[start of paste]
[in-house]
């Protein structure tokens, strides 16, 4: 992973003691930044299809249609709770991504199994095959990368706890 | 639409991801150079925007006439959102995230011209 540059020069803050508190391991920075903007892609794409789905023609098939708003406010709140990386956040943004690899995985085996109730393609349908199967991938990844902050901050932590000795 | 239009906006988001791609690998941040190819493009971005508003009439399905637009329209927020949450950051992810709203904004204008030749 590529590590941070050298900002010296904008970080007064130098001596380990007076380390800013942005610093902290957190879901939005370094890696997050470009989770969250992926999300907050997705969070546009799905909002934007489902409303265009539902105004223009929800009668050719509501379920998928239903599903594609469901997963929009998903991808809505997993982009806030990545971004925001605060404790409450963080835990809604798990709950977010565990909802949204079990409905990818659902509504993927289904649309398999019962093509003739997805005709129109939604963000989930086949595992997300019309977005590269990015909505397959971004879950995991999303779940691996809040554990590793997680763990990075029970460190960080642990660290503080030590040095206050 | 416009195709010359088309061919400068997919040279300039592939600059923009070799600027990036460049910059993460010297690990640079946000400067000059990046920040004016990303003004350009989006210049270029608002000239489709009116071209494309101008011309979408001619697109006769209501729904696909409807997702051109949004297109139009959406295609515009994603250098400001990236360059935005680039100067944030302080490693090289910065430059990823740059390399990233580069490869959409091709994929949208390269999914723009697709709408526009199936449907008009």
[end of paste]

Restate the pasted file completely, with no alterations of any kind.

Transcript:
[in-house]
């Protein structure tokens, strides 16, 4: 992973003691930044299809249609709770991504199994095959990368706890 | 639409991801150079925007006439959102995230011209 540059020069803050508190391991920075903007892609794409789905023609098939708003406010709140990386956040943004690899995985085996109730393609349908199967991938990844902050901050932590000795 | 239009906006988001791609690998941040190819493009971005508003009439399905637009329209927020949450950051992810709203904004204008030749 590529590590941070050298900002010296904008970080007064130098001596380990007076380390800013942005610093902290957190879901939005370094890696997050470009989770969250992926999300907050997705969070546009799905909002934007489902409303265009539902105004223009929800009668050719509501379920998928239903599903594609469901997963929009998903991808809505997993982009806030990545971004925001605060404790409450963080835990809604798990709950977010565990909802949204079990409905990818659902509504993927289904649309398999019962093509003739997805005709129109939604963000989930086949595992997300019309977005590269990015909505397959971004879950995991999303779940691996809040554990590793997680763990990075029970460190960080642990660290503080030590040095206050 | 416009195709010359088309061919400068997919040279300039592939600059923009070799600027990036460049910059993460010297690990640079946000400067000059990046920040004016990303003004350009989006210049270029608002000239489709009116071209494309101008011309979408001619697109006769209501729904696909409807997702051109949004297109139009959406295609515009994603250098400001990236360059935005680039100067944030302080490693090289910065430059990823740059390399990233580069490869959409091709994929949208390269999914723009697709709408526009199936449907008009």